PC shuts down.

Configuration ?

I’ve been struggling with the Recording settings. I have now gotten ASIO to work, and can record with all but one of the inputs disabled, if I so choose. I think, so far. This has been a bit of detective work, and has involved the un-installing/re-installing a few times of n-Track (I’ve downloaded a few Builds over the days here). One of the things that has cropped up through this effort is the sudden shutting-down, and subsequent re-booting of my PC at it’s own prompting.

I also find, that as I’m going about trying to figure out how to implement a VSTi, I shut the thing down. Maybe it’s tired of my fooling with it? I’ll post another thread about the MIDI business; but in all cases, upon coming back on-line, a window pops up saying n-Track has recovered from a “Serious Error”. O.k… ???

Anyone?

Which OS are you on? If you are on WinXp and the machine is spontaneously rebooting or blue screening then the crash is in kernel mode — in a driver. That could point to the problem being audio or video driver related. Applications, such as n-Tracks, work in user mode. While applications can and do crash user mode apps work in a per-app process space and will only bring down what’s in that space. The OS keeps running.

Of course, a well written driver will not let a user mode app crash it. Many drivers are simply not written in the way that they need to be written to prevent that. Just because a driver crashes doesn’t me they are totally at fault.

Of course if you are on Win98 any crash can and probably will bring down the whole OS.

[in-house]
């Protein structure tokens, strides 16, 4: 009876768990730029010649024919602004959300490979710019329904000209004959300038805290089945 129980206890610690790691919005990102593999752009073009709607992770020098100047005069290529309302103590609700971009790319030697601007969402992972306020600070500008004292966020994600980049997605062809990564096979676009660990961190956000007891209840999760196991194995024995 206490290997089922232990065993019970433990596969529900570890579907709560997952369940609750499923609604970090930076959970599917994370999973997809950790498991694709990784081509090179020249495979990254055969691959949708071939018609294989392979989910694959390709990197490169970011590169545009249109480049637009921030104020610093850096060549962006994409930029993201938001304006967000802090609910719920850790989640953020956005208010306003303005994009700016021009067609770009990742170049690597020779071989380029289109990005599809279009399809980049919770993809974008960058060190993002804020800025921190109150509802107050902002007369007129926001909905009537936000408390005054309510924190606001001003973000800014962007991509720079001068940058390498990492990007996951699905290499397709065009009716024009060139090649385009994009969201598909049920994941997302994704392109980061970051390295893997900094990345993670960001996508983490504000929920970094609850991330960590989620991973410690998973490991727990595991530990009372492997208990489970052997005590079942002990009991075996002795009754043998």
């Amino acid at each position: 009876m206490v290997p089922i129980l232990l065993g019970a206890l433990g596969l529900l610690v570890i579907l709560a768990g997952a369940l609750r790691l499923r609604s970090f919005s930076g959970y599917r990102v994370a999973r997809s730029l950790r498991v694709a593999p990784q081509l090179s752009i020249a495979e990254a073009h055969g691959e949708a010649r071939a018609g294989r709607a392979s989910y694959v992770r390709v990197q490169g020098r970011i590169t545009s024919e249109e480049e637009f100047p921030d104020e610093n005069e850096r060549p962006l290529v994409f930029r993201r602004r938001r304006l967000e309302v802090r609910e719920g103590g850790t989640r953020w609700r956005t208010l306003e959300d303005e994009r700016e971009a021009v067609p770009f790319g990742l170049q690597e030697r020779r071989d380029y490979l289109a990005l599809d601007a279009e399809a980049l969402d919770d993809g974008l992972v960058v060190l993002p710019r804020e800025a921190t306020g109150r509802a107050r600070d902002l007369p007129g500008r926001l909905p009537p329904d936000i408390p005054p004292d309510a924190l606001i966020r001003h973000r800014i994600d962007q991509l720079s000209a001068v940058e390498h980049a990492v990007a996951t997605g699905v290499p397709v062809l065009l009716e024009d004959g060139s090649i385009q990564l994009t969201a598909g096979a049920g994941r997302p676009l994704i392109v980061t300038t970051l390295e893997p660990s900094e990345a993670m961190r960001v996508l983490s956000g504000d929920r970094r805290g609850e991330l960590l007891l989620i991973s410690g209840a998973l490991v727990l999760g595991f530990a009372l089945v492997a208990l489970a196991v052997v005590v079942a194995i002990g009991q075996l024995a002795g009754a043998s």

So maybe I need to go back to WDM or MME, in that case, right? I’ll go do another full-on test with those two drivers.

I’m not sure what the ‘Kernel’ mention means to me- I’m reading “switch drivers” here.

Thanks!

Kernel mode is the software layer that talks directly to the hardware. Drivers by nature of what they do are in kernel mode. Applications like n-Tracks are in user mode. That’s the software layer that interacts with us the users. Applications are always in user mode.

WDM or MME? Not necessarily. Use what works. WDM and MME have to go through kernel mode to get to the hardware but there are other layers of software they go through before getting to the hardware (more latency is a result and in the case of MME a lot more latency but more usually stability than the other two). It’s all in how well those parts of the driver were written, and how well they handle errors, including bugs in apps.

ASIO intentionally writes around much of the code that catches errors in an effort to lower latency. That’s all well and go as long that nothing unexpected it thrown at it. That unexpected stuff can come form anything, from the drivers themselves to the apps use of the ASIO device to anything in between

If the bug is in n-Tracks before the device opening part then it may well still crash all the same when using WDM or MME. After that the code paths are drastically different for all three.

So I just go at it until I find one that works with most stability. Until I load something else…

That’s understood. I mention loading something else, because I’m in the middle of getting at this MIDI thing. Never thought I would, actually- but it’s pretty cool, what you can do with it. And since I have no band presently, MIDI is a fun alternative.

Thanks for the education, Phoo, message recieved.

I gotta tell you that i had serious problems with the ASIO drivers doing exactly what you are describing Sloom. I may have mentioned this to you before ( i dont remember ) but as soon as i stopped using the ASIO drivers I had no more blue screens and no more spontaneous reboots. I have been using the WDM drivers ever since.